I guess that my main design goals would be that it have excellent off axis response, as my placement option is fairly set. I don't need tremendous bass extension, as I have a decent subwoofer that they can hand off to. But I would like them to be able handle HT duties fairly well at moderate levels. I will eventually build an identical vertical center channel into our HT cabinet (again hidden), so ideally the design would work as a complete LCR set.

        Comment


        • #6
          If your frames use a moulding that angles back to the wall with an obtuse angle(a bevel as you see on some baffles), you will reduce the diffractive effect.

          Convex, rounded and curvy is your friend here.

          If your frames can have 14-16 liters volume, you can get into the 40s with the GBS135.
          I thought they were weird, but I tried them and like them.

          Comment


          • #7
            Originally posted by Sebreaux View Post
            These speakers will be disguised as framed artwork, and will protrude 2-3 inches from the wall.
            That puts the Allison Effect dip in the vicinity of 1100Hz. If that's above the baffle step then no worries, which would require the baffle be a foot wide.

            www.billfitzmaurice.com
            www.billfitzmaurice.info/forum

            Comment


            • #8
              Excellent. I was planning a 15x30" baffle. Is the 12" consideration only in the horizontal plane or both? I ask because if I were able to place the driver set lower on the baffle, the tweeter would be closer to ear height.

              Comment


              • #9
                Originally posted by Sebreaux View Post
                Excellent. I was planning a 15x30" baffle. Is the 12" consideration only in the horizontal plane or both? I ask because if I were able to place the driver set lower on the baffle, the tweeter would be closer to ear height.
                Is part of the speaker box going to be behind the wall, or is the wall staying uncut?

                Comment


                • #10
                  I intend to set them into the wall for a cabinet depth of 6-7".

                  Comment


                  • #11
                    Originally posted by Sebreaux View Post
                    Excellent. I was planning a 15x30" baffle. Is the 12" consideration only in the horizontal plane or both? I ask because if I were able to place the driver set lower on the baffle, the tweeter would be closer to ear height.
                    It's a consideration in both planes, but less so on the vertical.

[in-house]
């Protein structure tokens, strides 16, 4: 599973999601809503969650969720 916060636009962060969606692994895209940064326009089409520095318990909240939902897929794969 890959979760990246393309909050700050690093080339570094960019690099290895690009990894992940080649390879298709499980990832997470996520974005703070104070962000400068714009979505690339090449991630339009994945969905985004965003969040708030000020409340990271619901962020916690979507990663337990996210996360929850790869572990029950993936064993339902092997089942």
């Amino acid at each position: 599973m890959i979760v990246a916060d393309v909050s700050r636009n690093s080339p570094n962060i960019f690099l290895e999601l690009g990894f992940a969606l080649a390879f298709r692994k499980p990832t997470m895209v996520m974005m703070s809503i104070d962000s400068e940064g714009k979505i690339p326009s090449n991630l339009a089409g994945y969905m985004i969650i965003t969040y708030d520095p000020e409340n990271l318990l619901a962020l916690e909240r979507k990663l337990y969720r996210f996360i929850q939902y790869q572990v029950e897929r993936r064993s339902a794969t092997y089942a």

www.billfitzmaurice.com
                    www.billfitzmaurice.info/forum

                    Comment


                    • #12
                      Does anyone have a good reference explaining phase? Specifically with regards to what my goals should be in working on a design. I grasp some of the basics, but haven't found anything discussing what I should be aiming for with the phase graphs in the crossover design software.

                      Comment


                      • #13
                        Some will go into far greater detail than actually matters, but the primary concern is that the midbasses and tweeter are not at or near 180 degrees of total phase shift at or near the crossover frequency. That's nearly always the case with 2nd order/2nd order crossovers, which is why they should be avoided.
                        www.billfitzmaurice.com
                        www.billfitzmaurice.info/forum

                        Comment


                        • #14
                          Originally posted by Sebreaux View Post
                          Does anyone have a good reference explaining phase? Specifically with regards to what my goals should be in working on a design. I grasp some of the basics, but haven't found anything discussing what I should be aiming for with the phase graphs in the crossover design software.
                          Don't worry about phase! It pretty much does its own thing, and takes care of itself. Try to make the driver roll-offs smooth. Use the targets in the software for examples of the correct, or ideal shape. Nothing is perfect, and close is pretty good most times. Keep the drivers operating in the range they are capable of so that distortion, and breakup don't degrade the sound quality.

                          Comment


                          • #15
                            I had some ideas on the baffle, but it's hard to describe in a few sentences. Around the outer edges of your baffle, I'd have 2" depth of the firm type of fiberglass. Near the drivers, I'd have the baffle extend over a 1" depth of the fiberglass. In that portion, I'd drill some holes that allow sound to leak through the baffle, and into the 1" fiberglass. Hope that gives you the basic idea.